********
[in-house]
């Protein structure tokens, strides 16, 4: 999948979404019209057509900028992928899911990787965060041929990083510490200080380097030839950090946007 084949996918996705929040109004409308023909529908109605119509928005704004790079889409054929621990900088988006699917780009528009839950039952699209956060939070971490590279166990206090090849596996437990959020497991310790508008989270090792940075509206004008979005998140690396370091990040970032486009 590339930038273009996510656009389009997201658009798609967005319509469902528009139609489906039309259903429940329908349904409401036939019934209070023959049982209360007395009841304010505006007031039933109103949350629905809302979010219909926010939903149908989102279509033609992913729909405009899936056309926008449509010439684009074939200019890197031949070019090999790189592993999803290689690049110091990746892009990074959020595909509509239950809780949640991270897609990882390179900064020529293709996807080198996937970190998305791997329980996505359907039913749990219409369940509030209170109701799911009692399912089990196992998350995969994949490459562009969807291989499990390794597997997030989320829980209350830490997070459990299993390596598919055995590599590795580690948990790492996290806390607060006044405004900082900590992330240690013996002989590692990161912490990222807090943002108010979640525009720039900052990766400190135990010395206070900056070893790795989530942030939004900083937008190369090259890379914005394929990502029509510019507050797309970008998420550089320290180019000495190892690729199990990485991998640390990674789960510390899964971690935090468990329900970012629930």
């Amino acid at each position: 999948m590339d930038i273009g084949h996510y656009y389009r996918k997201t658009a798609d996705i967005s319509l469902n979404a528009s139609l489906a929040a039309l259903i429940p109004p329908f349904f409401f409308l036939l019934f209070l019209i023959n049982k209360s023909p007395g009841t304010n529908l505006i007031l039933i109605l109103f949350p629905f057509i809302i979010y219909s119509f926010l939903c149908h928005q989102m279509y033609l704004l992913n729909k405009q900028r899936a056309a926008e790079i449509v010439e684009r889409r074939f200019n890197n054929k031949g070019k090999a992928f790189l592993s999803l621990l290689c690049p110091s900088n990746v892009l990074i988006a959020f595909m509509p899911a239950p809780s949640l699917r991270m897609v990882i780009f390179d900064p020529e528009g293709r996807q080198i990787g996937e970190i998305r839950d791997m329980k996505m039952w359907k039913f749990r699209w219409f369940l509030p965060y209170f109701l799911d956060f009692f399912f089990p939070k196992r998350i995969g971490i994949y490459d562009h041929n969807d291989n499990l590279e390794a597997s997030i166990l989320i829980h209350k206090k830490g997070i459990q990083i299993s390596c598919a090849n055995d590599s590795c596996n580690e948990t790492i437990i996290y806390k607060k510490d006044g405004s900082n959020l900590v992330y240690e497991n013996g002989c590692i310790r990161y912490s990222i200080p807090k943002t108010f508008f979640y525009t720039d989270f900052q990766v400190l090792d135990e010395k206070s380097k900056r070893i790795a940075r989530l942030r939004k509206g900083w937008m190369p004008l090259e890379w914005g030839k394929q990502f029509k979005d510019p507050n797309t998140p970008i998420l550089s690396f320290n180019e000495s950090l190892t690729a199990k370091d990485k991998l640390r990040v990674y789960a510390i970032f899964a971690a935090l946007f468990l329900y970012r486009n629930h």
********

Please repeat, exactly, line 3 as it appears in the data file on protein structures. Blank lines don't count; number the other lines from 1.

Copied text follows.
């Amino acid at each position: 999948m590339d930038i273009g084949h996510y656009y389009r996918k997201t658009a798609d996705i967005s319509l469902n979404a528009s139609l489906a929040a039309l259903i429940p109004p329908f349904f409401f409308l036939l019934f209070l019209i023959n049982k209360s023909p007395g009841t304010n529908l505006i007031l039933i109605l109103f949350p629905f057509i809302i979010y219909s119509f926010l939903c149908h928005q989102m279509y033609l704004l992913n729909k405009q900028r899936a056309a926008e790079i449509v010439e684009r889409r074939f200019n890197n054929k031949g070019k090999a992928f790189l592993s999803l621990l290689c690049p110091s900088n990746v892009l990074i988006a959020f595909m509509p899911a239950p809780s949640l699917r991270m897609v990882i780009f390179d900064p020529e528009g293709r996807q080198i990787g996937e970190i998305r839950d791997m329980k996505m039952w359907k039913f749990r699209w219409f369940l509030p965060y209170f109701l799911d956060f009692f399912f089990p939070k196992r998350i995969g971490i994949y490459d562009h041929n969807d291989n499990l590279e390794a597997s997030i166990l989320i829980h209350k206090k830490g997070i459990q990083i299993s390596c598919a090849n055995d590599s590795c596996n580690e948990t790492i437990i996290y806390k607060k510490d006044g405004s900082n959020l900590v992330y240690e497991n013996g002989c590692i310790r990161y912490s990222i200080p807090k943002t108010f508008f979640y525009t720039d989270f900052q990766v400190l090792d135990e010395k206070s380097k900056r070893i790795a940075r989530l942030r939004k509206g900083w937008m190369p004008l090259e890379w914005g030839k394929q990502f029509k979005d510019p507050n797309t998140p970008i998420l550089s690396f320290n180019e000495s950090l190892t690729a199990k370091d990485k991998l640390r990040v990674y789960a510390i970032f899964a971690a935090l946007f468990l329900y970012r486009n629930h």